In some variations, the handle of a tissue penetrator also includes a tissue penetrator control configured to extend the tissue penetrator from the retracted position (e.g., at least partially within the first jaw) to an extended position, wherein tissue between the jaws is pierced by the tissue penetrator. Thus, the handle may include a separate tissue penetrator control configured as a trigger, dial, button, slider, etc. In some variations, the tissue penetrator control is a proportional control so that movement of the control results in proportional movement of the tissue penetrator. Thus, the tissue penetrator may be extended by applying pressure to the tissue penetrator control (to pierce tissue) and retracted by decreasing the amount of force applied. For example, the control may be biased (e.g., by a spring) so that return of the control to the relaxed position causes return of the tissue penetrator to the retracted position. In some variations, the tissue penetrator is triggered and fully extends after triggering, and returns automatically to the retracted position.

In some variations, the tissue penetrator is controlled by the jaw control. For example, when the jaw control is activated to close tissue between the jaws, the tissue penetrator is activated. In some variations the tissue penetrator is extended when the pressure applied to the jaw control exceeds some threshold. For example, the tissue penetrator may be extended when the force applied to the jaw control exceeds about 2 lbs, about 5 lb, about 8 lb, about 10 lb, about 12 lb, about 15 lb, about 20 lb, etc. In some variations, the tissue penetrator movement is linked to additional pressure on the jaw control, so that continuing to squeeze the jaw control further extends tissue penetrator. In some variations, the tissue penetrator is “triggered” and fully extends after triggering, regardless of the amount of pressure applied to the jaw control above the threshold to trigger. Return of the tissue penetrator from the extended (tissue piercing) configuration to the contracted (at least partly within the jaw) configuration may be automatic or controlled (e.g., by decreasing the pressure on the jaw control).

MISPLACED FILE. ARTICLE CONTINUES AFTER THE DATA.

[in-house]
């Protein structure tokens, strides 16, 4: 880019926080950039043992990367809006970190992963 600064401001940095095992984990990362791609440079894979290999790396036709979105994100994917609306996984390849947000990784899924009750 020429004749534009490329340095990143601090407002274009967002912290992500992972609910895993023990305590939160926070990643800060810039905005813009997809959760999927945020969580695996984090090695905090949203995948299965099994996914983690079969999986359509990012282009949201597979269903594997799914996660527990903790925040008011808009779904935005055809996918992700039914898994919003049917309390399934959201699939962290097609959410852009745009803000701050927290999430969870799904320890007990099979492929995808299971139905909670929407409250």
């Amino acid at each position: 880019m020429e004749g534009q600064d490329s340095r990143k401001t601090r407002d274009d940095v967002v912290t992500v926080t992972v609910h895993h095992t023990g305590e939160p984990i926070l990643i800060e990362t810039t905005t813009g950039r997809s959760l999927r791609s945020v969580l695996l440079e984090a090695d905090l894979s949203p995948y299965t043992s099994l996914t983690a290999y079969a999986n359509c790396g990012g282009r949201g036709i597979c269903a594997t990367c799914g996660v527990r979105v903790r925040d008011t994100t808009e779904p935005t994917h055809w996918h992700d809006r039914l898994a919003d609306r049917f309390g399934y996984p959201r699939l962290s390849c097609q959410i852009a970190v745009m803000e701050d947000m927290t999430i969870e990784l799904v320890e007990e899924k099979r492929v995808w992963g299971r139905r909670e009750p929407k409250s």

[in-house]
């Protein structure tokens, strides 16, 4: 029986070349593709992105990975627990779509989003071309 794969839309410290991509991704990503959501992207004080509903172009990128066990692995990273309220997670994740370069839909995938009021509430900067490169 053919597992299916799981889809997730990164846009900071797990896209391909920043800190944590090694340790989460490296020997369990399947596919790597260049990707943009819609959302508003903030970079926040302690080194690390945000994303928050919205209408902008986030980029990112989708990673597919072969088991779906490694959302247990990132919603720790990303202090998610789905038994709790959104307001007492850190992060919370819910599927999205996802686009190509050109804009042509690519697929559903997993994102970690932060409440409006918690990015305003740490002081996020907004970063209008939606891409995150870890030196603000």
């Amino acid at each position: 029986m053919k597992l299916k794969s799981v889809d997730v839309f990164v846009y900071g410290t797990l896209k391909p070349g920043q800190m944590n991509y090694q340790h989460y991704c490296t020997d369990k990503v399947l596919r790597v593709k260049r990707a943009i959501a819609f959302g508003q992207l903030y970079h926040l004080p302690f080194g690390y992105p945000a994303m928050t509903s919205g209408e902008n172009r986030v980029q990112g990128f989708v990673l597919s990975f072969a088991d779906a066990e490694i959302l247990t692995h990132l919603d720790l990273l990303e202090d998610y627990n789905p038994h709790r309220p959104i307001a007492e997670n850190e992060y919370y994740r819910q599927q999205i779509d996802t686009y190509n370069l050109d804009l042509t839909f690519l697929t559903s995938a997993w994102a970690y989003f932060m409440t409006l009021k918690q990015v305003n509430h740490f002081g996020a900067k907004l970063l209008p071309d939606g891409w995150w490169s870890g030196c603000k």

In addition to the jaw control, the handle of a suture passer may include additional controls that can control other aspects of the device, such as the angle of deflection of the distal end of the device. Thus, in some variations the distal end of the device (e.g., including the jaws or a portion of the jaws) may be bent or deflected. Deflection of the distal end may help improving steering of the device within a subject's body, as well as improving access to difficult to reach regions. In some variations, the handle includes a distal tip deflector control that is configured to control deflection of the distal end of the device.